On this web page we present the data from the first run of the computer calculation of the mod-2 cohomology of groups of order 8, 16, 32 and 64. to see the results of the second run click here.. All of the calculations were run using the MAGMA computer algebra system. The groups are indexed by their Hall-Senior Numbers.

The first run was terminated in July of 1997. The cohomology rings of all but 5 of the 267 groups of order 64 were calculated and are posted.

Groups of Order 16

Groups of Order 32

Groups of Order 64

The following document presents a brief explaination of some of the terms and concepts that appear in the output of the calculations of the mod-p cohomology rings. The reader who is interested in more detail is invited to consult the papers [CGS] and [Test]. Other references to specific items are given below. The links in the references are to Dave Benson's electronic archives from which most of the papers can be ftp'd.

This web page is very experimental and is not likely to be refereed or reviewed by anyone except the users. Please feel free to send me any suggestions for improvement as well as any misprints or mistakes that you might notice.

Most of the calculations that are posted were performed on an SUN ULTRA 2200, (the sloth). The machine has 1024 M. of RAM and approximately 12 G. of hard drive. More notes on the details of the calculations are given below. I want to thank the National Science Foundation and University of Georgia Research Foundation for providing me with both the equipment and the time to work on this project.

All of the programs are written in MAGMA code and run on the MAGMA platform. Thanks are due to John Cannon and Allan Steel of the MAGMA project for numerous instances of help with the tools to make the programs work and for their enthusiastic support. It is my hope that the programs will be included in MAGMA in some later release. In the meanwhile anyone who is interested may ftp a tar file "cohomology.tar" containing the programs. I apologise for the lack of documentation. I hope to correct that situation in the not too distant future. If you would like a very brief description of what is in the file "cohomology.tar.z" then click here.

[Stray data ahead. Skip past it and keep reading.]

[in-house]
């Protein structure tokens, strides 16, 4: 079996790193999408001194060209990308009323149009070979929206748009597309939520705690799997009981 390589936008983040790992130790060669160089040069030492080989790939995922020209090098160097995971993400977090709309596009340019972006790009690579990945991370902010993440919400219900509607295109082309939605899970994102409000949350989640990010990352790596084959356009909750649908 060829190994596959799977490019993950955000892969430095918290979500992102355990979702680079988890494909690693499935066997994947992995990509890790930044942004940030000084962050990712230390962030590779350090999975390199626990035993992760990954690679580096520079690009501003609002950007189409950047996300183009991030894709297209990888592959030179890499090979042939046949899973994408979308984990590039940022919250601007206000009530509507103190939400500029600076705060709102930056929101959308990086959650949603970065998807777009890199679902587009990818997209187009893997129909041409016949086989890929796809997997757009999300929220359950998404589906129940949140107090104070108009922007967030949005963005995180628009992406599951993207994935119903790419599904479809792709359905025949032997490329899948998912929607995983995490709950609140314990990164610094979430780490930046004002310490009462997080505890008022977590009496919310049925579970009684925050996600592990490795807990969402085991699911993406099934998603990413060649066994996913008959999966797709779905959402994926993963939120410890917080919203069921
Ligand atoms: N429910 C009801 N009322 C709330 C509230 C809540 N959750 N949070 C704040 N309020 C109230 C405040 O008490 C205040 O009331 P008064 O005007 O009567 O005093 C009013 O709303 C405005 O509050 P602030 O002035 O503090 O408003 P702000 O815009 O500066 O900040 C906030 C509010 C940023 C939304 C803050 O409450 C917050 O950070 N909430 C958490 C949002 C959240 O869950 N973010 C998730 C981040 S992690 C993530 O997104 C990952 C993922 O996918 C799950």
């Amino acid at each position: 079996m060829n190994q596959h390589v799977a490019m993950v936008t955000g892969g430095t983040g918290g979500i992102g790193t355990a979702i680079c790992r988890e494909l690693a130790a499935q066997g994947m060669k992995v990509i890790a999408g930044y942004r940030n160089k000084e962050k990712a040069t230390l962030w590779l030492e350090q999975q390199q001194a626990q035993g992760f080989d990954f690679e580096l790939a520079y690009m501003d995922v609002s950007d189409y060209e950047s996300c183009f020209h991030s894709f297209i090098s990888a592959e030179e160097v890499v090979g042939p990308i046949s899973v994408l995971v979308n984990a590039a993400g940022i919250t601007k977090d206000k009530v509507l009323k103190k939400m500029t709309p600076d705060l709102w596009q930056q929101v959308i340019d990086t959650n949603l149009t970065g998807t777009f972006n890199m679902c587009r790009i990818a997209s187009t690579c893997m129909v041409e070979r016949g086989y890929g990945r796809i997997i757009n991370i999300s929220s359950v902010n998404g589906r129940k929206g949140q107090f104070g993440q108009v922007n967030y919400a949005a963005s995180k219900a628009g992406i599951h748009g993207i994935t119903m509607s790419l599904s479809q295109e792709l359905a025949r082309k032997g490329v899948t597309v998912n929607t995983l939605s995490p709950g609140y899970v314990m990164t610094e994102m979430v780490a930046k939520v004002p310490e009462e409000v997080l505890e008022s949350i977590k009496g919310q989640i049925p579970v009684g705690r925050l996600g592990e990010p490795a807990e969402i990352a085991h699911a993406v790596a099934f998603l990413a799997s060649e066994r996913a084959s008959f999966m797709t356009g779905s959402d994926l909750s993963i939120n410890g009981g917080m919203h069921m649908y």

The goal is to compute as many examples as possible of mod-p cohomology rings of finite p-groups. In the early stages we have looked at the groups of order 64, as the groups of order 32 have been done [R]. Ultimately we would like to calculate the cohomology of larger 2-groups, of other p-groups for odd primes p and to use the information to calculate the cohomology rings of finite groups other than p-groups. Some of the last has already been done (e.g. see [CMM]). If there is anyone else who has calculations that they would like to make public then I would be happy to post the files on my server or to establish links to other web pages as appropriate.

The calculations on the sloth run in essentially two stages. The
first is all groups, modules and linear algebra, The second stage is all
Gröbner basis and commutative algebra calculations. First of all the
groups are called out of the library on MAGMA. For each group the
MAGMA library number is given though the group is posted according
to its HALL-SENIOR number (see [HaSe]). Some routine information
about each group is computed and printed. After that the actual
calculation of the cohomology begins. For notation let *G* denote
the group and let *k* be the prime field F_{2}.

The first step is the computation of a standard free module
for the group algebra. In particular, matrices for the action of
a minimal set of generators for *G* and also for a power
commutator set of generators for *G* on the free module *kG* are
fixed. In this way the programs can rely almost entirely on linear
algebra. That is, the more time consuming module theoretic machinery
is used only at the beginning. Next a minimal projective resolution
of the trivial module is computed and stored. Because the rate of
growth (complexity) of the projective resolution is related to the
*2*-rank of *G* the number of steps that were computed
for each resolution varied according to the following formula.

- For groups of

- For groups of

- For groups of

- For abelian groups only three steps were computed.